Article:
LDL, Systolic Blood Pressure Levels Could Predict Lifetime Cardiovascular Risk

MARCH 28, 2020
Kevin Kunzmann
Brian A. Ference, MD

Brian A. Ference, MD

Low-density lipoprotein cholesterol (LDL-C) and systolic blood pressure (SBP) may be greater determinants of individual long-term cardiovascular risk than polygenic predisposition, according to new findings presented at ACC.20 Together with Word Congress of Cardiology (ACC/WCC) Scientific Sessions.

In new trial data presented by author Brian A. Ference, MD, MPhil, MSc, of the University of Cambridge, investigators showed the effect of polygenic scores on lifetime atherosclerotic cardiovascular disease (ASCVD) risk, based on differing levels of LDL-C and SBP.

Ference and colleagues sought to evaluate just how variable lifetime cardiovascular disease is at all levels of polygenic scores (PGS), and to derive inferences about how a PGS for disease plus information about LDL-C and SBP can inform clinical decision-making.

He noted that recent evidence suggests the biological impact of LDL-C and SBP—which are modifiable levels of cardiovascular disease risk—accumulate over time.

“Therefore, using a polygenic score to identify persons with high lifetime risk of cardiovascular disease who may benefit from interventions to minimize their lifetime exposure to LDL and blood pressure may be an effective strategy to personalize the prevention of cardiovascular disease,” he said.

Investigators assessed the data from 445,566 participants enrolled in the UK Biobank. The population was 54% female, with a mean age of 57.2 years at enrollment. Patients were followed up for a mean 8 years.

Mean patient LDL-C was 138 mg/dL, and mean SBP was 137.8 mmHg. Investigators assessed for a primary outcome of major coronary events, defined as the first occurrence of fatal or non-fatal myocardial infarction, or coronary revascularization.

Ference and colleagues deconstructed a polygenic score with 4,051,820 variants into an LDL-C score, and SBP score, and a residual PGS (rPGS) representing all other pathways. The effect of rPGS on lifetime risk of major coronary events was evaluated at differing levels of participants’ lifetime exposure to LDL-C and SBP, all genetically influenced.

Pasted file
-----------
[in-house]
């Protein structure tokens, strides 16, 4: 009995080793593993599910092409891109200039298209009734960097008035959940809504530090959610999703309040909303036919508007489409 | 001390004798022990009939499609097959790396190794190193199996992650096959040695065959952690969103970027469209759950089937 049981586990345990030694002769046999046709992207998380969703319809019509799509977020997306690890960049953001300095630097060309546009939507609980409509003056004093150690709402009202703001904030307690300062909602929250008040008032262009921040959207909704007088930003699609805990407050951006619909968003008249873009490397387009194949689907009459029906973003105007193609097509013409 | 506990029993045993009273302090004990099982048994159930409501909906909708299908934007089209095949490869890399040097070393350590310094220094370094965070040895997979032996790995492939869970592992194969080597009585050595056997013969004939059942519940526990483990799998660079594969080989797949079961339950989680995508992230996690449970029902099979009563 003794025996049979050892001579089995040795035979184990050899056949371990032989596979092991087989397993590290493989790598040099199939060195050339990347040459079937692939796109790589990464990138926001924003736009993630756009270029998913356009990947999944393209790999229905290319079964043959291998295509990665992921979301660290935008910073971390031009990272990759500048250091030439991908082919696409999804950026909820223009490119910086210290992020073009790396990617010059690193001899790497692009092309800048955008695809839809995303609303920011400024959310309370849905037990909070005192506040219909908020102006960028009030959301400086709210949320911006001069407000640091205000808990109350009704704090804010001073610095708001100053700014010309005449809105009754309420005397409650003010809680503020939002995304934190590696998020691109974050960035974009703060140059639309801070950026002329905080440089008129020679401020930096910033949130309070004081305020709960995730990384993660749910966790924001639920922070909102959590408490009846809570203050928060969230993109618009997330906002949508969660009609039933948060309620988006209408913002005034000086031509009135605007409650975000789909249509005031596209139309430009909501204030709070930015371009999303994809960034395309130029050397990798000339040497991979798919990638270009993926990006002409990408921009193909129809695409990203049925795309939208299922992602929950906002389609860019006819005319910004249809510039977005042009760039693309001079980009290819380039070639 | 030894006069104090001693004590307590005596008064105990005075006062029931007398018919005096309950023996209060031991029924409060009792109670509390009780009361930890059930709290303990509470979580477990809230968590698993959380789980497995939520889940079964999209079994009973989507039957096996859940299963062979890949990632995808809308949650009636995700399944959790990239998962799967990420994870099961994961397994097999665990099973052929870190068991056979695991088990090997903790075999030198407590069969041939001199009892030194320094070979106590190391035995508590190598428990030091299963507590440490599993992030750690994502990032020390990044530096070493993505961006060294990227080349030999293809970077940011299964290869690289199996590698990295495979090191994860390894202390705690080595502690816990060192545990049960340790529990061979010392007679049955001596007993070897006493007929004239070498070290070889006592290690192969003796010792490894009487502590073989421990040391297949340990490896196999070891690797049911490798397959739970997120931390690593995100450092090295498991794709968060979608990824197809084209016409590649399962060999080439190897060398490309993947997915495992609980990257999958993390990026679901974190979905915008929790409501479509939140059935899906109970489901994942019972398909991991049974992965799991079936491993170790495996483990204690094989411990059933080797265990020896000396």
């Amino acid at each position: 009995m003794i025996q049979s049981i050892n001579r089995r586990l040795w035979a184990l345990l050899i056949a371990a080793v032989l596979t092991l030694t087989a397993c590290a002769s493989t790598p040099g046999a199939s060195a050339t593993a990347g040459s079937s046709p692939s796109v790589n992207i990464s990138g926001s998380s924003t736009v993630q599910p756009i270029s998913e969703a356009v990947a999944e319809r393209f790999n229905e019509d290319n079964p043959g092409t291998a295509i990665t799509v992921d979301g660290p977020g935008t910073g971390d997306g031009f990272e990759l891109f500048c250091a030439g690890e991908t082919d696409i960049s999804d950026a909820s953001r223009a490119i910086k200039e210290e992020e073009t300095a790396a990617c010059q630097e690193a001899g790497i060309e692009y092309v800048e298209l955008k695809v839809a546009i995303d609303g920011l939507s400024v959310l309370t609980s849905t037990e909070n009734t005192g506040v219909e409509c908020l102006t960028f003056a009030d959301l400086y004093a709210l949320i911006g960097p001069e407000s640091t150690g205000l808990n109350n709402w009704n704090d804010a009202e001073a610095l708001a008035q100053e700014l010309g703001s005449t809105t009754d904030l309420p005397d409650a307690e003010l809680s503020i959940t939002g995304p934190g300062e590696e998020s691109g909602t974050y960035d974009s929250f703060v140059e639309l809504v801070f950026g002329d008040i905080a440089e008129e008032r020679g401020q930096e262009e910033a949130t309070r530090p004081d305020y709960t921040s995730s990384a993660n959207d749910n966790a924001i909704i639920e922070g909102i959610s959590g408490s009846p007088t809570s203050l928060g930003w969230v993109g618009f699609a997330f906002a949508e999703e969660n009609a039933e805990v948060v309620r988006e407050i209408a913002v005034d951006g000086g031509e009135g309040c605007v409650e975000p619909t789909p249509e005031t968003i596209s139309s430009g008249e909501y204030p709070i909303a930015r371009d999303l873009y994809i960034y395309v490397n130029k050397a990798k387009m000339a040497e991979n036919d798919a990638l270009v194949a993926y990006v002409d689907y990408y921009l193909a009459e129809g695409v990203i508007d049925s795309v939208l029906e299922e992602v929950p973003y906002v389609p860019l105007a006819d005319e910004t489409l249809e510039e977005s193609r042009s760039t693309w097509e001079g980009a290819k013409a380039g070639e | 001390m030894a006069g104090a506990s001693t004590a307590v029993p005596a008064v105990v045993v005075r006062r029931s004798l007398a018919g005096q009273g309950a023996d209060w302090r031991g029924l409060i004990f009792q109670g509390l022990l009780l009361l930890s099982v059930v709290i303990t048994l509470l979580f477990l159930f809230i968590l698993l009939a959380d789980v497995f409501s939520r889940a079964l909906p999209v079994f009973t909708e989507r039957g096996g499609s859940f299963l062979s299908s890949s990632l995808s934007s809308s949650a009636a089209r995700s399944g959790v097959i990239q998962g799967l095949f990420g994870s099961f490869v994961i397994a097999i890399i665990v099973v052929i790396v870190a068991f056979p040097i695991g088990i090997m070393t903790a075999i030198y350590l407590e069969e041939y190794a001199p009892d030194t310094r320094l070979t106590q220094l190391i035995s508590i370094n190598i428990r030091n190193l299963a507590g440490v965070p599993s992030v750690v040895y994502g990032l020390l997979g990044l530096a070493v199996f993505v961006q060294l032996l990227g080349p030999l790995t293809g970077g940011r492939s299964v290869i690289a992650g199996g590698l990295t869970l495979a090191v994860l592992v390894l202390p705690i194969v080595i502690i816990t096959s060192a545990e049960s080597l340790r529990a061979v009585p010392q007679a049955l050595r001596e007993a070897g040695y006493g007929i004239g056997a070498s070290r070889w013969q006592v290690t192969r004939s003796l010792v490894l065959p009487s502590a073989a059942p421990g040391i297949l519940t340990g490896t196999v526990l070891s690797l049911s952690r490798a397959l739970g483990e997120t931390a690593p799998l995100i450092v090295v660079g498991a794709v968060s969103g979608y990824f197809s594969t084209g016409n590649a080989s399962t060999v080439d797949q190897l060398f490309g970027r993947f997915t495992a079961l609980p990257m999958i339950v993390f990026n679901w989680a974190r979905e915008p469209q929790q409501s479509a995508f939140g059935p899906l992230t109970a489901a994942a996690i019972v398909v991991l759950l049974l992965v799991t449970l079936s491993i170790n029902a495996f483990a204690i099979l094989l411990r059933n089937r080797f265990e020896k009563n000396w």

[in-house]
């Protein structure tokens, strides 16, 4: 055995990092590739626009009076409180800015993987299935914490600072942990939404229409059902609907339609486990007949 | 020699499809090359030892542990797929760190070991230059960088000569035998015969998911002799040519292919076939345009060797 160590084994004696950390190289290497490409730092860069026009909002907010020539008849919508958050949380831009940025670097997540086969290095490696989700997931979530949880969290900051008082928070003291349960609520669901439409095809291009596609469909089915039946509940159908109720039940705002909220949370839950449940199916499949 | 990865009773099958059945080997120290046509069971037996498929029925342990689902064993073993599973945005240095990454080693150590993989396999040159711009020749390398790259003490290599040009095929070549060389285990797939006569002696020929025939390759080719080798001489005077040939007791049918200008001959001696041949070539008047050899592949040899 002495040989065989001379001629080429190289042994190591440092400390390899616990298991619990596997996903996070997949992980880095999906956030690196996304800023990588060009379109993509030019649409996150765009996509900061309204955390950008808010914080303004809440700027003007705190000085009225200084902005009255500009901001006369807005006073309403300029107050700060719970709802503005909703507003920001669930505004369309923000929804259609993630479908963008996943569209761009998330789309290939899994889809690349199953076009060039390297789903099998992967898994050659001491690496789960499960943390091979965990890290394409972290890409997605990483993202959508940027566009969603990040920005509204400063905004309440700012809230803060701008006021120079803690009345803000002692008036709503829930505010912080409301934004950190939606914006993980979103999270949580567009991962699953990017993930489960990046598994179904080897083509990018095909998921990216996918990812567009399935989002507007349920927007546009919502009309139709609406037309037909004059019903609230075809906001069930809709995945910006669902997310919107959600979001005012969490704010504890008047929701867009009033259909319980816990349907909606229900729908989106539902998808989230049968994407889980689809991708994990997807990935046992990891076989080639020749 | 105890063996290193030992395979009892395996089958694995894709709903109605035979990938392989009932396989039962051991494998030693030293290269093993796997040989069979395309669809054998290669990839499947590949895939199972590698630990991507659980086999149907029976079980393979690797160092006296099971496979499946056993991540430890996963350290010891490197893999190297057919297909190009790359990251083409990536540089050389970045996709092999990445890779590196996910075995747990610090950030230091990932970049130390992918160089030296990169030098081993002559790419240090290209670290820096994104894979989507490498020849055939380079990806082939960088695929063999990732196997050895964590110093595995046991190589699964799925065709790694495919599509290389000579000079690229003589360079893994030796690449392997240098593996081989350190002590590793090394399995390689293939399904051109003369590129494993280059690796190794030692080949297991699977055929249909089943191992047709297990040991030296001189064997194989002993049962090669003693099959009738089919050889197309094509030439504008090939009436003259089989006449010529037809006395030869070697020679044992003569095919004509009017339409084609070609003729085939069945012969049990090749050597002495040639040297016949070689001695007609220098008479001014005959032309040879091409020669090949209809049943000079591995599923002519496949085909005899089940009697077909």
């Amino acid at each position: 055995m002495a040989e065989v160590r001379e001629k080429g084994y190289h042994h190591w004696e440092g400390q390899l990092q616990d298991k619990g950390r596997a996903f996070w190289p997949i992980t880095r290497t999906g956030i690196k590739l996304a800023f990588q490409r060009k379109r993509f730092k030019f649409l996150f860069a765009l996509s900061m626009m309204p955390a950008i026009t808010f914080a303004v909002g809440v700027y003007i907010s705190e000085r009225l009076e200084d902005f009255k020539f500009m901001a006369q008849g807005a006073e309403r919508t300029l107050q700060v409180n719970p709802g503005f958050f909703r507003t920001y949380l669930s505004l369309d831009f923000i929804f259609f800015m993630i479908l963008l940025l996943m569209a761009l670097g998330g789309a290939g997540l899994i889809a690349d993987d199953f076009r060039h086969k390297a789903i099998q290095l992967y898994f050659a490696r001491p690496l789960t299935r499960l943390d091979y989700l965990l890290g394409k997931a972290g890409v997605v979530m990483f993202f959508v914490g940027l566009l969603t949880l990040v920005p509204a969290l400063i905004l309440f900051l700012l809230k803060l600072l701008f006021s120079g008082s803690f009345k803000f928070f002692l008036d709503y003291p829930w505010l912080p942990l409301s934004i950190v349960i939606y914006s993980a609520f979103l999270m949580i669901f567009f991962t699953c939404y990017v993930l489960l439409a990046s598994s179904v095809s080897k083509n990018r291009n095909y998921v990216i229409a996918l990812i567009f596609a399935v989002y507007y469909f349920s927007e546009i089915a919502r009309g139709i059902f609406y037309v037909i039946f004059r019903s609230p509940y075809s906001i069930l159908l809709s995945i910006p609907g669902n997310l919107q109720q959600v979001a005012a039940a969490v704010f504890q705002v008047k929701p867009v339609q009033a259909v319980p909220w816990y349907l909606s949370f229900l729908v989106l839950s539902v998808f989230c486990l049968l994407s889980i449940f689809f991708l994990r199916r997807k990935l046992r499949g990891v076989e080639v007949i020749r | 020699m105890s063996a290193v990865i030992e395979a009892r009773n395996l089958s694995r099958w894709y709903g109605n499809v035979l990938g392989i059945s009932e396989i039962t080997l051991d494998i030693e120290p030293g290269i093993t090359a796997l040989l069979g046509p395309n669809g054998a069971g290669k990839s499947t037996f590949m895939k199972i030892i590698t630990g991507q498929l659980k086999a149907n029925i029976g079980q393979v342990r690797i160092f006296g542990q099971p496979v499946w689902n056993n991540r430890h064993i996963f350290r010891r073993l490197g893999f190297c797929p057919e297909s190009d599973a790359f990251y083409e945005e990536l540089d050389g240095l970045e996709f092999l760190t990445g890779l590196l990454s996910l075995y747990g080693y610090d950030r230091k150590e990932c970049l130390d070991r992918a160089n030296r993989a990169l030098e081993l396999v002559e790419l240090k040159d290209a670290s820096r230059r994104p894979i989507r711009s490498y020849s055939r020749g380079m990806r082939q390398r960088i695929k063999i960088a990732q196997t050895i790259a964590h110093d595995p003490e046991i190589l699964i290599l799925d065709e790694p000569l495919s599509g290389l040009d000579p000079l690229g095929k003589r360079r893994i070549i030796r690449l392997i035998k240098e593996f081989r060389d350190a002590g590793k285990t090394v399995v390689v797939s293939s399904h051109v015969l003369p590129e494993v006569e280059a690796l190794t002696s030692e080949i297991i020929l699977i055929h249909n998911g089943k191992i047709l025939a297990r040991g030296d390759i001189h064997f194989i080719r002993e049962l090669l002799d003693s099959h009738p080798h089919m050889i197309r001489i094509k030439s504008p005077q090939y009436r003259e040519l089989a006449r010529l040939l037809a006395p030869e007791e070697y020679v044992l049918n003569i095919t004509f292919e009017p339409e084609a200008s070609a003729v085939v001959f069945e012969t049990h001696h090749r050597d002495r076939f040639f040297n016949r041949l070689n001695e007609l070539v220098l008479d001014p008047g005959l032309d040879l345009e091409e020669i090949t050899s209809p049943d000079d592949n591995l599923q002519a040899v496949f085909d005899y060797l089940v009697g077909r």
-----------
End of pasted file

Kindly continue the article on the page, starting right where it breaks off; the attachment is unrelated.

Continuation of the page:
A total of 25,385 patients experienced a major cardiovascular event. Participants in the highest rPGS decile reported a three-fold greater lifetime risk of major cardiovascular events compared to those in the lowest decile (relative risk [RR], 3.23; 95% CI, 3.01-3.47).

The risk varied by ten-fold within each decile of rPGS based on the participants’ lifetime exposure to LDL-C and SBP. Event risk varied between 32.1% and 92.6% among men with high LDL-C (177 mg/dL) and SBP (142.5 mmHg) across each increasing decile of rPGS.

But risk remained low from 2.8% to 8.1% among men with low LDL-C (100 mg/dL) and SBP (122.5 mmHg). Similar variations of risk were reported among women with high LDL-C and SBP (10.6% to 37.8%) and low LDL-C and SBP (0.9% to 3.3%).

Within each observed decile of rPGS, 70.4% to 91.3% of each major cardiovascular event was attributable to increased levels of LDL-C and SBP.

Ference concluded lifetime risk of major cardiovascular events remained low with lifetime exposure to LDL-C and SBP, at all levels of rPGS.

 “Therefore, lifetime exposure to LDL and SBP appear to be stronger determinants of cardiovascular risk than polygenic predisposition,” investigators wrote.

The study, “Integrating The Effect Of Polygenic Scores, Low Density Lipoproteins And Systolic Blood Pressure On The Lifetime Risk Of Cardiovascular Disease,” was presented at ACC 2020.

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